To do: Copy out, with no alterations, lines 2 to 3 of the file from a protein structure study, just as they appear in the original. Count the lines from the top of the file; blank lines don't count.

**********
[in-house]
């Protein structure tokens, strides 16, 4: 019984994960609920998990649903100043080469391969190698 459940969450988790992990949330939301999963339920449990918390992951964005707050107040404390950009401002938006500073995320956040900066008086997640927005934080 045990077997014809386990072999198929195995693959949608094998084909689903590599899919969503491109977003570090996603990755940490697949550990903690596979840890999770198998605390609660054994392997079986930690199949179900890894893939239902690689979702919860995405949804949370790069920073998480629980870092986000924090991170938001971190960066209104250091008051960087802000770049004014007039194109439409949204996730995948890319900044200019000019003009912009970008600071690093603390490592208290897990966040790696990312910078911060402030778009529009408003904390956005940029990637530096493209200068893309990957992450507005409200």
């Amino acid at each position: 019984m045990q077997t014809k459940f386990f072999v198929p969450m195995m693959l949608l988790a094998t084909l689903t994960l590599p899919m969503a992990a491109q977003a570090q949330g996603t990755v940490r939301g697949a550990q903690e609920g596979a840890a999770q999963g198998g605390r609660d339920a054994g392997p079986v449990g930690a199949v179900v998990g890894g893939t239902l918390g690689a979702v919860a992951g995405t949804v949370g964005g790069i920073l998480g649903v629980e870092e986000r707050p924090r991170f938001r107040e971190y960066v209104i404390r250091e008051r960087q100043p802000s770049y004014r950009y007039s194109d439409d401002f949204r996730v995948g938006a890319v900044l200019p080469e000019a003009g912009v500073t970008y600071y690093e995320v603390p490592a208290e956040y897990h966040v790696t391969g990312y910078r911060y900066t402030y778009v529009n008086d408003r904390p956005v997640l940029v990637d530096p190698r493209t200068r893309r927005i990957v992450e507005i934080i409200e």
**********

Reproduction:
């Protein structure tokens, strides 16, 4: 019984994960609920998990649903100043080469391969190698 459940969450988790992990949330939301999963339920449990918390992951964005707050107040404390950009401002938006500073995320956040900066008086997640927005934080 045990077997014809386990072999198929195995693959949608094998084909689903590599899919969503491109977003570090996603990755940490697949550990903690596979840890999770198998605390609660054994392997079986930690199949179900890894893939239902690689979702919860995405949804949370790069920073998480629980870092986000924090991170938001971190960066209104250091008051960087802000770049004014007039194109439409949204996730995948890319900044200019000019003009912009970008600071690093603390490592208290897990966040790696990312910078911060402030778009529009408003904390956005940029990637530096493209200068893309990957992450507005409200």
């Amino acid at each position: 019984m045990q077997t014809k459940f386990f072999v198929p969450m195995m693959l949608l988790a094998t084909l689903t994960l590599p899919m969503a992990a491109q977003a570090q949330g996603t990755v940490r939301g697949a550990q903690e609920g596979a840890a999770q999963g198998g605390r609660d339920a054994g392997p079986v449990g930690a199949v179900v998990g890894g893939t239902l918390g690689a979702v919860a992951g995405t949804v949370g964005g790069i920073l998480g649903v629980e870092e986000r707050p924090r991170f938001r107040e971190y960066v209104i404390r250091e008051r960087q100043p802000s770049y004014r950009y007039s194109d439409d401002f949204r996730v995948g938006a890319v900044l200019p080469e000019a003009g912009v500073t970008y600071y690093e995320v603390p490592a208290e956040y897990h966040v790696t391969g990312y910078r911060y900066t402030y778009v529009n008086d408003r904390p956005v997640l940029v990637d530096p190698r493209t200068r893309r927005i990957v992450e507005i934080i409200e």